Motor unit excitability changes mediating vestibulocollic reflexes in the sternocleidomastoid muscle

Clin Neurophysiol. 2004 Nov;115(11):2567-73. doi: 10.1016/j.clinph.2004.06.012.

Abstract

Objective: To investigate the patterns of motor unit firing in single motor units from the sternocleidomastoid (SCM) muscles in response to stimuli previously shown to be capable of evoking vestibulocollic reflexes (loud clicks and electrical stimulation) and to relate these to the previously described surface potentials (VEMPs, vestibular evoked myogenic potentials) evoked by the same stimuli.

Methods: Eleven male subjects (30-43-years-old) were studied. Local anaesthetic was used to block the SCM and confirm that the surface potentials (p13n23) arose from it. At another time, fine wire or needle electrodes were used to record single motor unit activity and peristimulus time histograms were constructed.

Results: Local anaesthetic block reduced or abolished the p13n23 response in 5 of 6 subjects. A total of 94 histograms of motor unit discharges were recorded. The excitability changes seen were always small. Loud click stimuli given ipsilaterally evoked short latency (mean 14.2 ms, uncorrected for triggering delays), and short duration (mean 3.6 ms) inhibition. Contralaterally, the effect was excitatory (latency 11.9 ms, uncorrected, mean duration 2.3 ms). For electrical stimulation, short latency inhibition occurred ipsilateral to the cathode (average latency 14.0 ms, uncorrected, mean duration 2.9 ms) and excitation occurred contralaterally.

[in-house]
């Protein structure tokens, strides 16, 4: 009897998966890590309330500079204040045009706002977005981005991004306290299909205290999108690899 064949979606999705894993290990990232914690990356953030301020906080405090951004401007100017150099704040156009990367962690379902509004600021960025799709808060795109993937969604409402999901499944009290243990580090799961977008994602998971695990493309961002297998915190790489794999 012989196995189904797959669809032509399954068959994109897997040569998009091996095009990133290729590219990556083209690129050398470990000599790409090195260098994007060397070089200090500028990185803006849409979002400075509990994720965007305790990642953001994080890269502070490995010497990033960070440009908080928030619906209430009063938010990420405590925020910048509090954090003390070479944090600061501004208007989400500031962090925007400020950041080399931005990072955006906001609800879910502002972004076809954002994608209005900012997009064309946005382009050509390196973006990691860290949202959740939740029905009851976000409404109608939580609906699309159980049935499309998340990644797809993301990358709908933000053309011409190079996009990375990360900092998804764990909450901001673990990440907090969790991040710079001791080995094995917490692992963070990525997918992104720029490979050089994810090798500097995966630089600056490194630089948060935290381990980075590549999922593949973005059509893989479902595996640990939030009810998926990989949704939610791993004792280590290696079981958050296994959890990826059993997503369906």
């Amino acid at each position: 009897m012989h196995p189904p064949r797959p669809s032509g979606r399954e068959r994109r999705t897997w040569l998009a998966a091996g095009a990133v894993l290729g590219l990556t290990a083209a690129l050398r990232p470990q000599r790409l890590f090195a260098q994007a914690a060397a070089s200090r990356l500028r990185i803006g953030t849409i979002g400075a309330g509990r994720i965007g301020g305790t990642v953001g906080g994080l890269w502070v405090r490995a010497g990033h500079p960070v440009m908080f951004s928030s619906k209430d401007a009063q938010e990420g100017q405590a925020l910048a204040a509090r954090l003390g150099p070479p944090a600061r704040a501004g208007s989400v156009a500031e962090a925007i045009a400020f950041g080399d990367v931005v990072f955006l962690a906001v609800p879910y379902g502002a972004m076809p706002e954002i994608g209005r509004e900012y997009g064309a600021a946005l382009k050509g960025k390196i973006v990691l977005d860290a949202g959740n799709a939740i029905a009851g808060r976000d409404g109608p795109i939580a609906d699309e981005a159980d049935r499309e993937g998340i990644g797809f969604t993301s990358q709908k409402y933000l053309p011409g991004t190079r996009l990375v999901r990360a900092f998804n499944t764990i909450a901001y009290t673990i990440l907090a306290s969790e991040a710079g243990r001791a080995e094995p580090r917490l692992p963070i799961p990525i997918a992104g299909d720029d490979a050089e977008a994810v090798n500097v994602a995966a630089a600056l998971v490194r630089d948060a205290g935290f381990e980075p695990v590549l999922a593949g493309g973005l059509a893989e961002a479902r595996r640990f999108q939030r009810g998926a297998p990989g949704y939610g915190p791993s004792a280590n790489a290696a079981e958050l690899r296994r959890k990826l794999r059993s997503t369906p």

Conclusions: We confirmed that the SCM is the sole or dominant source of the VEMPs recorded from electrodes over it. Short latency, short duration motor unit firing changes are evoked in SCM by loud clicks and electrical stimulation, stimuli known to be capable of evoking vestibulocollic reflexes. VEMPs beginning with a positivity correspond to inhibition of the underlying motor unit firing and those starting with a negativity correspond to an underlying excitation, findings consistent with intracellular recordings of otolith effects. Qualitative explanations of how the surface potentials are generated by these excitability changes and relating to other properties of the surface responses are proposed.

Significance: This study has shown consistent patterns of single motor unit firing which underlie VEMPs evoked by both clicks and short duration galvanic stimulation.

Publication types

  • Research Support, Non-U.S. Gov't

MeSH terms

  • Acoustic Stimulation
  • Adult
  • Electric Stimulation
  • Electrophysiology
  • Humans
  • Male
  • Motor Neurons / physiology*
  • Neck Muscles / innervation*
  • Reaction Time
  • Reflex / physiology*
  • Vestibular Nerve / physiology*